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Youth Sports Related Injuries: How to Minimize The Risk
Youth Sports Related Injuries: How to Minimize The Risk
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Youth sports related injuries are a reality that many parents of active kids must face. Today, J&J mom Christine shares the youth sports safety tips she learned after her son had an accident on the baseball field. This post is part of our partner Safe Kids Worldwide’s campaign on the culture of youth sports and sports safety.

In May 2013, my eleven year-old son Giovanni was pitching for his little league baseball team in Staten Island, New York. It was the bottom of the fifth inning. He had already struck out two batters and the third batter, about a foot taller than my son, was on deck. Giovanni’s first pitch went right down the middle of the plate. The batter swung and hit, and the ball hit my son in the face.

Giovanni was out cold on the pitcher’s mound. He didn’t even have time to react. When he regained consciousness and opened his mouth to speak, blood came out instead of words, and we realized that he had been hit in the mouth. Both his top and bottom teeth were loosened, and he had several cuts on the inside of his mouth.

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We rushed him to the nearest emergency room but there wasn’t a dentist on call and the residents couldn’t help him because it is hard to stitch the inside of the mouth. The next day, the dentist bonded his teeth together and we waited. We went for checkups every week to see if the teeth were re-attaching. Thankfully, they were.

However, the after effects of his sports injury continued. Two of the nerves in Giovanni’s mouth died as a result of the injury and root canals were required. He also needed braces to correct the shifting of his teeth that was caused by the injury.

I want my son to benefit from team sports and I thought I was doing a decent job of protecting him from injury. But I’ve learned there were some things I didn’t know. I didn’t know there were new kinds of face masks for pitchers and I didn’t know that there was a thirteen year-old player on one of our 12 and under teams. This was the child whose line drive hit my son in the face.

There are big physical differences between age 11 and age 13. That’s why in our part of the United States, thirteen year-olds are supposed to play in a different age group than the 12-and-unders. Thirteen year-olds play on a field where the pitcher’s mound is 60 feet 6 inches from home plate to account for their added strength and development. The pitcher’s mound is 46 feet from home plate in 12 and under.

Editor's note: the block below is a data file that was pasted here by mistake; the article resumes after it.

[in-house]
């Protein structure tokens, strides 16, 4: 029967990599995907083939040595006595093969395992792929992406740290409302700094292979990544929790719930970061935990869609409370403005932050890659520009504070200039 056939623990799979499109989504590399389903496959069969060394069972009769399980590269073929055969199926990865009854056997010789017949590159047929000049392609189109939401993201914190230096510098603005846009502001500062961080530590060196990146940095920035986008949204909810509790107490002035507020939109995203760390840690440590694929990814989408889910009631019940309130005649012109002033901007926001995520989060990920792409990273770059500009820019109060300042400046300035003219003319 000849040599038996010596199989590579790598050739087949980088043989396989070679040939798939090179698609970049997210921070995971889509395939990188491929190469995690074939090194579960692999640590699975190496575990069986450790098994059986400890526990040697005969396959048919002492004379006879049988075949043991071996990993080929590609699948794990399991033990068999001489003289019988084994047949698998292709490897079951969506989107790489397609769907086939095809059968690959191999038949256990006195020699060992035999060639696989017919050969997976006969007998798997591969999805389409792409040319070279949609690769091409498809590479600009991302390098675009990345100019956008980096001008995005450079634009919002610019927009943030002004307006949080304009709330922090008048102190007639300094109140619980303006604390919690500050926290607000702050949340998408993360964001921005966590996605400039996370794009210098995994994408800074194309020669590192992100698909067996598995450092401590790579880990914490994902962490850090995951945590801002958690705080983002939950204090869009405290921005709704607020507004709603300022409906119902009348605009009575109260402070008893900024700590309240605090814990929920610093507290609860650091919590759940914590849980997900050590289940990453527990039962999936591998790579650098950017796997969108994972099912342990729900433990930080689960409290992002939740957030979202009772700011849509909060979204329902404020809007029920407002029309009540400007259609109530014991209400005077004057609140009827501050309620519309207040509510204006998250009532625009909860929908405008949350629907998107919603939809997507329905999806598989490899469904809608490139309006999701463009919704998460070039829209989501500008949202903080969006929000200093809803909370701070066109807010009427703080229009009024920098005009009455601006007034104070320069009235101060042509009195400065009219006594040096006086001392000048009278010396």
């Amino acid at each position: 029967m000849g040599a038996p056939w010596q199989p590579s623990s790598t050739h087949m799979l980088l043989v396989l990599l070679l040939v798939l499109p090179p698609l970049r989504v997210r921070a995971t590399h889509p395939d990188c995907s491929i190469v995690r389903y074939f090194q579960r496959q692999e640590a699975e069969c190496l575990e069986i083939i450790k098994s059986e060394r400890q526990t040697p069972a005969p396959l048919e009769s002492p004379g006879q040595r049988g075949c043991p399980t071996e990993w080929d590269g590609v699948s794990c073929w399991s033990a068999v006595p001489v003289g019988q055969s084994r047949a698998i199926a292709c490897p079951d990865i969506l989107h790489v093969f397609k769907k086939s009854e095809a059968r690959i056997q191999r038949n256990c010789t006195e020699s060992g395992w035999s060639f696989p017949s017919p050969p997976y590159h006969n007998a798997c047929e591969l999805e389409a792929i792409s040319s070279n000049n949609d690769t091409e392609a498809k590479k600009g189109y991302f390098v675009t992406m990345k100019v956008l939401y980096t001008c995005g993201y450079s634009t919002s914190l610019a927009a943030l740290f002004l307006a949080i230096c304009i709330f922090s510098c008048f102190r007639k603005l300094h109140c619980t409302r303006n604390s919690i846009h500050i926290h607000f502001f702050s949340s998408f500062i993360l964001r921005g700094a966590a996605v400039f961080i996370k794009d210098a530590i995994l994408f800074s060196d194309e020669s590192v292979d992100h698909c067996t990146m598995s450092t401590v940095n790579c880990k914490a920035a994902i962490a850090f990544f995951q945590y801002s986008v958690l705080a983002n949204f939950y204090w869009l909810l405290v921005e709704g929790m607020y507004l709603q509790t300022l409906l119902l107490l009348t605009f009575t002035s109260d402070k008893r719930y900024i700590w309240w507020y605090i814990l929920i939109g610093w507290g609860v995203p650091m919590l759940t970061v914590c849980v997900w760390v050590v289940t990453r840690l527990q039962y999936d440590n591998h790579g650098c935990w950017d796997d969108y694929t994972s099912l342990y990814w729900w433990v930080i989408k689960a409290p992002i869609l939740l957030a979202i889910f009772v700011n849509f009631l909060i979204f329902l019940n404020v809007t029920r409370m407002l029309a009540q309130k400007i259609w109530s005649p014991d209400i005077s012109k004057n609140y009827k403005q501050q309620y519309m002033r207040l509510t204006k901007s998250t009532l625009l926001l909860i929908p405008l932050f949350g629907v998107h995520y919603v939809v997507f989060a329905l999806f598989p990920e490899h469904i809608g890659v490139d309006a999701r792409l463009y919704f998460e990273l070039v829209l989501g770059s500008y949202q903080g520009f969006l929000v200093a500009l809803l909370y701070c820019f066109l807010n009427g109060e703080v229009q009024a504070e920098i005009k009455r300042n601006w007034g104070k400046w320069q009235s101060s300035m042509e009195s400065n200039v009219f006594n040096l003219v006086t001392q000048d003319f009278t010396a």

If your child is playing team sports, here are a few suggestions on how you can protect him or her on the field:

  • Be your child’s advocate. If you think that a player may be outside of his/her age group – speak up. It is not the unfair advantage you should be worried about, but the safety of children on the field.
  • Make sure athletes have the right equipment and are wearing it for both practices and games. Depending on the sport, the right equipment may include helmets, shin guards, mouth guards, ankle braces, or shoes with rubber cleats. Prior to this incident, safety guards for the face were not required in my son’s baseball league. Now, they are mandatory.
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  • Always leave coaches with an emergency contact number. Make it easy for folks to reach you if something does happen.
  • Encourage coaches and parents to get certified in first aid and CPR and have a stocked first aid kit handy at all practices and games.

Giovanni was one of the lucky ones. He will recover from his injuries. Not all kids are this fortunate. I am grateful every day because I often think of what could have happened, and I hope that sharing our story helps prevent an injury to another child.


More Youth Sports Related Injury Resources

For more sports safety tips, visit our partner, Safe Kids Worldwide.

Read a copy of Safe Kids Worldwide’s 2014 Culture of Youth Sports Report.

This article is intended to contain general information that should not be considered a substitute for medical advice from your doctor or healthcare provider. If you have questions or concerns regarding your physical health or the health of your children, please seek assistance from a qualified healthcare provider. The opinions expressed are those of the author, and may not reflect those of Johnson & Johnson.

Christine Gentile is a Leasing Administrator in the Johnson & Johnson law department, and has been with the company for over nine years. She is married with a 12 year old son and 10 year old daughter and lives in Staten Island, NY.

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